Neighbor recalls ‘guarded’ encounter with Daybells; Kauai prosecutor says missing kids have not been in Hawaii
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KAUAI, Hawaii — When Steve Latham meets most of his new neighbors, he finds they’re thrilled to be moving into the beautiful Villas on the Prince. The gated community of townhouse condos is on the Prince Golf Course in Princeville, Kauai, and is surrounded by palm trees, walking trails, beautiful fountains and a large swimming pool.
Latham has lived here for 10 years and is a real estate agent with Oceanfront Sotheby’s International Realty. He meets a lot of people, and when Chad and Lori Daybell moved two houses down from him early last month, he had an interesting encounter.
“About the first week of December, there were some boxes left on their porch, and I believe they were from Idaho,” Latham recalls. “I called the Realtor that had the listing, and he told me to put them inside. A few days after that, I saw them pull up and I went over and introduced myself. Their names were Chad and Lori.”
The couple was polite but seemed “guarded,” according to Latham. They didn’t open up or share anything about their personal lives but thanked their new neighbor for bringing in their packages.
The unit was for sale and had been vacant for some time. The Daybells did not buy the home, Latham said, but signed a contract as long-term tenants. Many homes in the community are used for vacation rentals, but Chad and Lori had more permanent plans. Latham says they bought furniture and had it moved in.
But then they vanished.
“I don’t think I ever saw them at the pool or anything like that. (The house) seemed vacant most of the time. I didn’t see lights on or anything like that,” he says. “I hardly ever saw them at all, and I never saw them with anybody else, so I don’t know if they were living there or not.”
Latham had no idea Lori’s children, Joshua “JJ” Vallow, 7, and Tylee Ryan, 17, have been missing since the end of September. He did not know Lori and Chad were newlyweds and that Lori’s ex-husband, Charles Vallow, was shot and killed in Arizona by Lori’s brother, Alex Cox, last summer. Cox died of an undisclosed cause around the same time Chad and Lori moved to Hawaii.
Latham was also unaware Chad’s former wife, Tammy Daybell, died in October, and that her death has been deemed suspicious.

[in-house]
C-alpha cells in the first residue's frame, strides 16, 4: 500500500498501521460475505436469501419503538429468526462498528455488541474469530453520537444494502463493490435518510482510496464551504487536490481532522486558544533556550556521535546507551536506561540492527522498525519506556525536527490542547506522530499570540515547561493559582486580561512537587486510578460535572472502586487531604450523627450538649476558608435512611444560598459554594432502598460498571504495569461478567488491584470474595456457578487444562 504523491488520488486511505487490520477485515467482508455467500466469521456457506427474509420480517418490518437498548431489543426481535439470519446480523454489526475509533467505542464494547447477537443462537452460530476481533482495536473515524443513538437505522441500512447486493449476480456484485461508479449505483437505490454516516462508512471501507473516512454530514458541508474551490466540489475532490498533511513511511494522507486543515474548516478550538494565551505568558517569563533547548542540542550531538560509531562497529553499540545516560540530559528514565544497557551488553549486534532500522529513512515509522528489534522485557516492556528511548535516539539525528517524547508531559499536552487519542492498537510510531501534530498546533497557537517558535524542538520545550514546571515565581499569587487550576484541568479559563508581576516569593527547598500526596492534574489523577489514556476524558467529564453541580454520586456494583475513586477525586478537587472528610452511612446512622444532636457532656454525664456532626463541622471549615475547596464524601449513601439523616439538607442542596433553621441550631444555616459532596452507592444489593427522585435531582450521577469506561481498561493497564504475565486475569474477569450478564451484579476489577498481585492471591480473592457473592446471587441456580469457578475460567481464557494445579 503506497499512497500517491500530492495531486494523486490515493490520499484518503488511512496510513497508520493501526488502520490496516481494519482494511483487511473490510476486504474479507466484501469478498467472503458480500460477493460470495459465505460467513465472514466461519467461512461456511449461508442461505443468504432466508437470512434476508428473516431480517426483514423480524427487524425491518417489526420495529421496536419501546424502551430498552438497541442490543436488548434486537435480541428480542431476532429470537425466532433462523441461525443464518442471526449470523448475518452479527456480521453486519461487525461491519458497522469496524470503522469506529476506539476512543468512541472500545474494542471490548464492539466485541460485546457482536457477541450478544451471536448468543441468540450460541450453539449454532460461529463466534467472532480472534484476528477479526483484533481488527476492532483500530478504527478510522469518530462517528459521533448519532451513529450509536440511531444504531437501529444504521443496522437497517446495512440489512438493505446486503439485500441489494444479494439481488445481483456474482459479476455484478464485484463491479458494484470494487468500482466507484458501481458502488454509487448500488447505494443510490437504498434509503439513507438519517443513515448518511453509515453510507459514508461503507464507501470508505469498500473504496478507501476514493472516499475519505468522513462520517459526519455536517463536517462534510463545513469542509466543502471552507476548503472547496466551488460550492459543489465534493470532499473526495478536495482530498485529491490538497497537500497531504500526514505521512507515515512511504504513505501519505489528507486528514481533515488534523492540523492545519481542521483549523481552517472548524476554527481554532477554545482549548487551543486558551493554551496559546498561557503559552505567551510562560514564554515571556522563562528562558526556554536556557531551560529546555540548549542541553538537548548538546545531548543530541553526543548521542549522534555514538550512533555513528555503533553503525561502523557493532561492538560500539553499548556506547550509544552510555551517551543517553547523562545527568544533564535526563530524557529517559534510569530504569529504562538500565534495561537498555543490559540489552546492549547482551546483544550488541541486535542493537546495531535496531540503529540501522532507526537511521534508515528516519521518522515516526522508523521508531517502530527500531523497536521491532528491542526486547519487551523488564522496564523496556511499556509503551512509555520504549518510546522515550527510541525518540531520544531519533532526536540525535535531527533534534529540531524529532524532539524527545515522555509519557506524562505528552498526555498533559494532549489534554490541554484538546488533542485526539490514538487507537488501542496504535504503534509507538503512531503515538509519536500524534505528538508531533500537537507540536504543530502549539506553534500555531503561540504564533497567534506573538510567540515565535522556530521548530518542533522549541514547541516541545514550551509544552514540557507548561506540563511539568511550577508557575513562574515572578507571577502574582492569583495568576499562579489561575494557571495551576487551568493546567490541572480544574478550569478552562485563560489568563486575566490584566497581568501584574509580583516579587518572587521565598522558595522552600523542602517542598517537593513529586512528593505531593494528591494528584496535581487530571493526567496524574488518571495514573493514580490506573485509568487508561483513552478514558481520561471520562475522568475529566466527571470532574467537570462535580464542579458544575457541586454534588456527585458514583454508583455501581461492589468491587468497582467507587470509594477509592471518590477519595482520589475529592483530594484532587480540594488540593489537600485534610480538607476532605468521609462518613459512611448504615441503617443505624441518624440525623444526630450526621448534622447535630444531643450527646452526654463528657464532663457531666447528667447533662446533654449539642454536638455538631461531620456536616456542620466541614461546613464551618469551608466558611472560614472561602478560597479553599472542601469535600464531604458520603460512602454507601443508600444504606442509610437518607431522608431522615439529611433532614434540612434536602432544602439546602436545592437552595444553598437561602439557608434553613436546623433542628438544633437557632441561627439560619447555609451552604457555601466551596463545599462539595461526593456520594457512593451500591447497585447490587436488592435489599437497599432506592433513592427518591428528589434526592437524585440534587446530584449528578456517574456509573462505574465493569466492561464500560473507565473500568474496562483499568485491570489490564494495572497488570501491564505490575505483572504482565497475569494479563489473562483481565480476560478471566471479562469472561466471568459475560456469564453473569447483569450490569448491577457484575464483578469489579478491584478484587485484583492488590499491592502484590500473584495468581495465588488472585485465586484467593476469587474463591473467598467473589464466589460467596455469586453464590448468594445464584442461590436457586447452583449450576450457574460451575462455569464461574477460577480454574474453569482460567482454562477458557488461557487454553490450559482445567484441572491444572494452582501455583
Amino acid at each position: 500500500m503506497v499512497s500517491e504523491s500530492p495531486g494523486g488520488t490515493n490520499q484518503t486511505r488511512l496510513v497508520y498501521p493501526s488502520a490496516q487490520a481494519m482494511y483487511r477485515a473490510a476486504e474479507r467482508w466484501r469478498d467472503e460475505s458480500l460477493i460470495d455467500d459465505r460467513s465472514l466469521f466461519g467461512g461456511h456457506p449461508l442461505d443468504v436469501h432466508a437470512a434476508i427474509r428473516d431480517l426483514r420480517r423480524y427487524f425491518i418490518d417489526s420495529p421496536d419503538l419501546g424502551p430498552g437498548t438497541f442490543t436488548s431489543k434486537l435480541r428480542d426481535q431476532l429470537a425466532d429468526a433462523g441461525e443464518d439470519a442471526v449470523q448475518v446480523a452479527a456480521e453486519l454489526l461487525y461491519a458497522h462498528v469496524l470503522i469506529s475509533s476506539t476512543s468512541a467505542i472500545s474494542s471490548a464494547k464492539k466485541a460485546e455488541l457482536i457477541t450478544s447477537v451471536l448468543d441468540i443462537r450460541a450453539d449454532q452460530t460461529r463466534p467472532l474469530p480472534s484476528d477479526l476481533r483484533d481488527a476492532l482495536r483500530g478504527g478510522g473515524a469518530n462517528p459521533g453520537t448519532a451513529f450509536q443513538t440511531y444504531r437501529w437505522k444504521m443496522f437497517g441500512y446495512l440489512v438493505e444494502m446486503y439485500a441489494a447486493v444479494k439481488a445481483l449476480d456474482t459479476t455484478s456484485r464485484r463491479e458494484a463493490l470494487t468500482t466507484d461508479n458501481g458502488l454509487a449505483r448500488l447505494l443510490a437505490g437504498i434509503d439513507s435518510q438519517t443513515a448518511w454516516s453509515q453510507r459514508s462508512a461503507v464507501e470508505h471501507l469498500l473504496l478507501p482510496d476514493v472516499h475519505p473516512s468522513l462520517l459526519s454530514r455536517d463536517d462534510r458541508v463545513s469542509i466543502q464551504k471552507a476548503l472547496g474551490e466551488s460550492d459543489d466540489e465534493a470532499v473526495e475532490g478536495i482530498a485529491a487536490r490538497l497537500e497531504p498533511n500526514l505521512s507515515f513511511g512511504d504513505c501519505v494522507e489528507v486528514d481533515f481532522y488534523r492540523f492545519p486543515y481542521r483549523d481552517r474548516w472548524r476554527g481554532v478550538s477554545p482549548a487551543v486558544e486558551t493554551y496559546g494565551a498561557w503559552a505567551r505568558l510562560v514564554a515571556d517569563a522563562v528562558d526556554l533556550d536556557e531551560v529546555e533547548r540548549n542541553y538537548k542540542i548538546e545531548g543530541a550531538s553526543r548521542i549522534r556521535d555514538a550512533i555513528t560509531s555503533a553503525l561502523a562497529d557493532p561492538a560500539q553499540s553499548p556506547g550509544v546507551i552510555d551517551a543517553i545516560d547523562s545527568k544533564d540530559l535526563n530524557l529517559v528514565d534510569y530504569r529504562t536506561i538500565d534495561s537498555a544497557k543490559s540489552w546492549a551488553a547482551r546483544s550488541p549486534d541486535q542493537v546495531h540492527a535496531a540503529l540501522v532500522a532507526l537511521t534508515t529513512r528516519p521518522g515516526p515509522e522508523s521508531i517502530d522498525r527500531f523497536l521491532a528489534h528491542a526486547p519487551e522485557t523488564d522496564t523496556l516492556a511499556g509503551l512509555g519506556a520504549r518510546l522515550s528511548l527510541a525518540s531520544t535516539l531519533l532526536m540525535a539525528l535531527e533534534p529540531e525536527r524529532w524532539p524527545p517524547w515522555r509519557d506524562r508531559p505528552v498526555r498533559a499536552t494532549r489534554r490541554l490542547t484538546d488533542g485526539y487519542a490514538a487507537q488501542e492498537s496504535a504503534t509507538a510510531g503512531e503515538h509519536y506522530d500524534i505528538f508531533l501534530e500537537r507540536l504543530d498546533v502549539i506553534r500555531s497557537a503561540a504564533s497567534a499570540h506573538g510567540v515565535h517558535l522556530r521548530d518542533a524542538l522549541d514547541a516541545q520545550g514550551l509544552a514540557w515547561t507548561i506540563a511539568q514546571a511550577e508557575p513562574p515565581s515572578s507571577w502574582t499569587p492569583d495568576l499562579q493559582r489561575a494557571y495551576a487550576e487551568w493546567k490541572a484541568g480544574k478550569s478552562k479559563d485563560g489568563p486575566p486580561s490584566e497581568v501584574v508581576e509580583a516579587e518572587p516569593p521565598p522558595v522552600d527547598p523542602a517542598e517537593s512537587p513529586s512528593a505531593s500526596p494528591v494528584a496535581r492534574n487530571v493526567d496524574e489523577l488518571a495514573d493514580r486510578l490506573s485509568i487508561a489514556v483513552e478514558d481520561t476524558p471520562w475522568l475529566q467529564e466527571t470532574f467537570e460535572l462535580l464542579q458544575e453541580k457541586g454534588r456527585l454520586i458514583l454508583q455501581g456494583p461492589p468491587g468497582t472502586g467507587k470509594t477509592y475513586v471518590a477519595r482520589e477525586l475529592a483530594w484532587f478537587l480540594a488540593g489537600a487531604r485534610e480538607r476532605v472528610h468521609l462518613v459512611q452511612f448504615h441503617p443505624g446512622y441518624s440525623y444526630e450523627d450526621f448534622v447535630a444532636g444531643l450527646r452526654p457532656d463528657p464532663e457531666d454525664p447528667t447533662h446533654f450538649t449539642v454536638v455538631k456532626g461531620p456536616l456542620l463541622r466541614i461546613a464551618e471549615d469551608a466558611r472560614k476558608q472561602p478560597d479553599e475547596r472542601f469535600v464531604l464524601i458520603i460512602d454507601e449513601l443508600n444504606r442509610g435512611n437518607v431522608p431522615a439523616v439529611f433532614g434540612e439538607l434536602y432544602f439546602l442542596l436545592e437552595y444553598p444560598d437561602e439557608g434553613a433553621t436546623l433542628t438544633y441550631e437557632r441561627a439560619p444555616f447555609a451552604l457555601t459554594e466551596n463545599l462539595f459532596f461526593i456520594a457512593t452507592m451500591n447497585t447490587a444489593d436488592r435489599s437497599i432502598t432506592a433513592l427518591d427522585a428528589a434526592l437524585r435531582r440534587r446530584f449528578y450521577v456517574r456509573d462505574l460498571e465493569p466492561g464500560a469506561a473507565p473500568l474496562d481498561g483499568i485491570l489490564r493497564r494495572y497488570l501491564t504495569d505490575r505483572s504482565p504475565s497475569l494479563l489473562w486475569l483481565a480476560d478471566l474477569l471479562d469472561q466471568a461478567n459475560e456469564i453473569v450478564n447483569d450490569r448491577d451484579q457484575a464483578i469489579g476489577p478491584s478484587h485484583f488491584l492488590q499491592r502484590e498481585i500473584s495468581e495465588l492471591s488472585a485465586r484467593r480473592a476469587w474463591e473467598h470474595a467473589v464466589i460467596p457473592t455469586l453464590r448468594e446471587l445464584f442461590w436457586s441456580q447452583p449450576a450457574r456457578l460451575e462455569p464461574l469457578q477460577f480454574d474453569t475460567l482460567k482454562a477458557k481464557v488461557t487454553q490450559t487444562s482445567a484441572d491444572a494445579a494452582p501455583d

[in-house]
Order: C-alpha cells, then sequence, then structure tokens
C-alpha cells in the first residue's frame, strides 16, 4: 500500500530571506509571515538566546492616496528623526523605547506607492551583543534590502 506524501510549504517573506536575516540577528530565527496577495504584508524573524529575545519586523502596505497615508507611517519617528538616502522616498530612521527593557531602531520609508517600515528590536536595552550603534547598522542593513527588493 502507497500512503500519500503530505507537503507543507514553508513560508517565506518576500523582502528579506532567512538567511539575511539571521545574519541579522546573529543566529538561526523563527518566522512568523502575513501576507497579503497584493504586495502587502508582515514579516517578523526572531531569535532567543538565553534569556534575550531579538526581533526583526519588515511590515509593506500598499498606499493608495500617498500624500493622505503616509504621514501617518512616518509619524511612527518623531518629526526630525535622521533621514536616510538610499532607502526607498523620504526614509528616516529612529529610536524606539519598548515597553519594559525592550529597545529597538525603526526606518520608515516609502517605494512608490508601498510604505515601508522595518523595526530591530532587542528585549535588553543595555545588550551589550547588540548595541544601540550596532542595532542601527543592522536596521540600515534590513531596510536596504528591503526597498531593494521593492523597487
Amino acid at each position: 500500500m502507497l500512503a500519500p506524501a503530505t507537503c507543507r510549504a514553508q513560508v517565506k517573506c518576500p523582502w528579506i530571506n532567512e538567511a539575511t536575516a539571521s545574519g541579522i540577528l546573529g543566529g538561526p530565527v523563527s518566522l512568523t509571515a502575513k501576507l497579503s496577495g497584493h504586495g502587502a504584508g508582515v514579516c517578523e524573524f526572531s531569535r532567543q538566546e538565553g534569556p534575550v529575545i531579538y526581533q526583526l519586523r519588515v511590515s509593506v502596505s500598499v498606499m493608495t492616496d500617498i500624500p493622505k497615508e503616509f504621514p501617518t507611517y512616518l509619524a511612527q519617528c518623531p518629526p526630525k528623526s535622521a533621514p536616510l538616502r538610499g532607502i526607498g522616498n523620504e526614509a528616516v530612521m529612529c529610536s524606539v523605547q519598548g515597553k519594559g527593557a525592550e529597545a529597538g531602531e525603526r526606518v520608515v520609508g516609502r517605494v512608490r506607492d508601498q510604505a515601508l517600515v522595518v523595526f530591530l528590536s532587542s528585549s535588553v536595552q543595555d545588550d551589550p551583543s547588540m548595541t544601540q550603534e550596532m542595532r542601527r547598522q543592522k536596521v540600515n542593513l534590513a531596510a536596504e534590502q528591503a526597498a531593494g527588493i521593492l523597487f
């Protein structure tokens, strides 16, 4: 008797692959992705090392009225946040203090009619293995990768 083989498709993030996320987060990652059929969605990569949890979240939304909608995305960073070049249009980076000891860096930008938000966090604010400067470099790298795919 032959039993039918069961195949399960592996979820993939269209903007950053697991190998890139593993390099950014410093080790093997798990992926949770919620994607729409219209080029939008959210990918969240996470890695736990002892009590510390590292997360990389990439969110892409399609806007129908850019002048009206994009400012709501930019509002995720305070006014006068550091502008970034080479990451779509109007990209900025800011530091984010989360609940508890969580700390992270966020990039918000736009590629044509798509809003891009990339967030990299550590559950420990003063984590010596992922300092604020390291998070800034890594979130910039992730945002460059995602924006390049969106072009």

The real estate agent doesn’t remember the last time he saw Lori, but he had a brief conversation with Chad on Friday, Jan. 24. The Idaho father told Latham he was leaving because the condo was scheduled to be shown to a potential buyer.
Two days later, the couple was stopped 16 miles south of the Princeville home at the Kauai Beach Resort. Kauai Police issued a search warrant on their rental SUV and on the home two doors down from Latham’s home. Federal law enforcement and officers from eastern Idaho were also on hand.
“Our role here on Kauai has been mostly to support and provide logistical help,” Kauai County Prosecuting Attorney Justin Kollar says. “They’re not currently suspected of committing any crimes here in Hawaii, so our goal has been mainly to assist the mainland authorities and the state and federal authorities.”
Chad and Lori have also not been charged with any crime in Idaho or Arizona, although the Rexburg Police Department has named them “persons of interest” in the disappearance of the children.
Lori Vallow Daybell lived in Hawaii with Charles Vallow years ago, and they ran a juice bar. She has visited frequently, but Kollar says his office was unaware of who she was until they were contacted by Madison County Prosecutor Rob Wood a few weeks ago.
“This was not a person who was ever on our radar screen before this situation ever came up,” Kollar says. “Anything we can do here to hopefully find out where these kids are or what happened to them, we’d be happy to do.”
Kollar says they have no indication that JJ and Tylee have been in Hawaii recently. They were not with Lori and Chad when officers executed the search warrants Sunday.
The day before, Lori Daybell was served a child protection order demanding she bring the children to Rexburg by Thursday, Jan. 30. Although the existence of the order has been made public, most of it is still sealed. That means that any counteractions made by the Daybells’ attorney against the order aren’t part of the public record. It’s also likely only limited information will be available about the outcome of the order after the five-day deadline is up.
But there are several possible outcomes.
“If they fail to produce the children in the court in Idaho on Thursday or before Thursday, the judge there could issue a warrant for their arrest for either (Lori) or both of the parents,” Kollar says. “That would basically go into a nationwide database requesting extradition if that’s what they wanted.”
Kollar says if the Daybells are arrested, charged and needed to be extradited to Idaho, the process could happen quickly if Chad and Lori cooperate.
“The only thing they could contest here in Hawaii would be if they were or were not the people named in the warrant. They could also contest the legality of the arrest. That typically does not happen, but this is a unique case,” Kollar says. “They could also demand a governor’s warrant from Idaho.”
Kollar says in his 11 years as a prosecutor, he’s never seen another case like this.
And Latham has never had neighbors like the Daybells. He was unaware of the case until he opened the Washington Post on Monday morning and saw their photos. Now he needs some time to process everything he’s learned.
“I hope everything works out, and I hope what I read is not true,” he says.